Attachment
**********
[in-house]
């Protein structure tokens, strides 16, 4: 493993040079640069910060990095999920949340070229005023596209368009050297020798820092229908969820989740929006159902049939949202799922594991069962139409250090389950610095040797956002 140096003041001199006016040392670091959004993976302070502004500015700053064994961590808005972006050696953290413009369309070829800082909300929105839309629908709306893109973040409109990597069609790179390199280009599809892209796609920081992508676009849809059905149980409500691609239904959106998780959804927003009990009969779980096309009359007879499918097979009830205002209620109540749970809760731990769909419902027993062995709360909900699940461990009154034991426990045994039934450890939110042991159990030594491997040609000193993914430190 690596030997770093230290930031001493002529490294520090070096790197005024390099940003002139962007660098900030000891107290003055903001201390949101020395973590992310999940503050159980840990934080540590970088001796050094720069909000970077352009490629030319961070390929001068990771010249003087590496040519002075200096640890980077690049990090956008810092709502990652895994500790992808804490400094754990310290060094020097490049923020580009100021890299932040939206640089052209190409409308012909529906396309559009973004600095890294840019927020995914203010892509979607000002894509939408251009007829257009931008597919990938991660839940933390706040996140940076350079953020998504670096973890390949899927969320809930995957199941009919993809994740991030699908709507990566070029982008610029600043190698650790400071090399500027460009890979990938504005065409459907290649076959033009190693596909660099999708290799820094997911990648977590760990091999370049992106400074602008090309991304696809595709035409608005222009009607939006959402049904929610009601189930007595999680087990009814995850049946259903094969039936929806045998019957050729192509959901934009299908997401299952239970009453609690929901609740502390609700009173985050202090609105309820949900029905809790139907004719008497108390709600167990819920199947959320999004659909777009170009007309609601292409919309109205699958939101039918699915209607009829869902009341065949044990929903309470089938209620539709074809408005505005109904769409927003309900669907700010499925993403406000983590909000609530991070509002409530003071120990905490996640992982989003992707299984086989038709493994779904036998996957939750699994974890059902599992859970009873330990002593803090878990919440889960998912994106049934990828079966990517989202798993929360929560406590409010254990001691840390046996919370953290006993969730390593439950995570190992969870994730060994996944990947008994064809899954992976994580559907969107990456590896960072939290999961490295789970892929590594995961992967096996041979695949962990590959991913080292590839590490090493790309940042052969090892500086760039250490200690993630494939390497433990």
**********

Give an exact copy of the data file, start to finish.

[in-house]
């Protein structure tokens, strides 16, 4: 493993040079640069910060990095999920949340070229005023596209368009050297020798820092229908969820989740929006159902049939949202799922594991069962139409250090389950610095040797956002 140096003041001199006016040392670091959004993976302070502004500015700053064994961590808005972006050696953290413009369309070829800082909300929105839309629908709306893109973040409109990597069609790179390199280009599809892209796609920081992508676009849809059905149980409500691609239904959106998780959804927003009990009969779980096309009359007879499918097979009830205002209620109540749970809760731990769909419902027993062995709360909900699940461990009154034991426990045994039934450890939110042991159990030594491997040609000193993914430190 690596030997770093230290930031001493002529490294520090070096790197005024390099940003002139962007660098900030000891107290003055903001201390949101020395973590992310999940503050159980840990934080540590970088001796050094720069909000970077352009490629030319961070390929001068990771010249003087590496040519002075200096640890980077690049990090956008810092709502990652895994500790992808804490400094754990310290060094020097490049923020580009100021890299932040939206640089052209190409409308012909529906396309559009973004600095890294840019927020995914203010892509979607000002894509939408251009007829257009931008597919990938991660839940933390706040996140940076350079953020998504670096973890390949899927969320809930995957199941009919993809994740991030699908709507990566070029982008610029600043190698650790400071090399500027460009890979990938504005065409459907290649076959033009190693596909660099999708290799820094997911990648977590760990091999370049992106400074602008090309991304696809595709035409608005222009009607939006959402049904929610009601189930007595999680087990009814995850049946259903094969039936929806045998019957050729192509959901934009299908997401299952239970009453609690929901609740502390609700009173985050202090609105309820949900029905809790139907004719008497108390709600167990819920199947959320999004659909777009170009007309609601292409919309109205699958939101039918699915209607009829869902009341065949044990929903309470089938209620539709074809408005505005109904769409927003309900669907700010499925993403406000983590909000609530991070509002409530003071120990905490996640992982989003992707299984086989038709493994779904036998996957939750699994974890059902599992859970009873330990002593803090878990919440889960998912994106049934990828079966990517989202798993929360929560406590409010254990001691840390046996919370953290006993969730390593439950995570190992969870994730060994996944990947008994064809899954992976994580559907969107990456590896960072939290999961490295789970892929590594995961992967096996041979695949962990590959991913080292590839590490090493790309940042052969090892500086760039250490200690993630494939390497433990």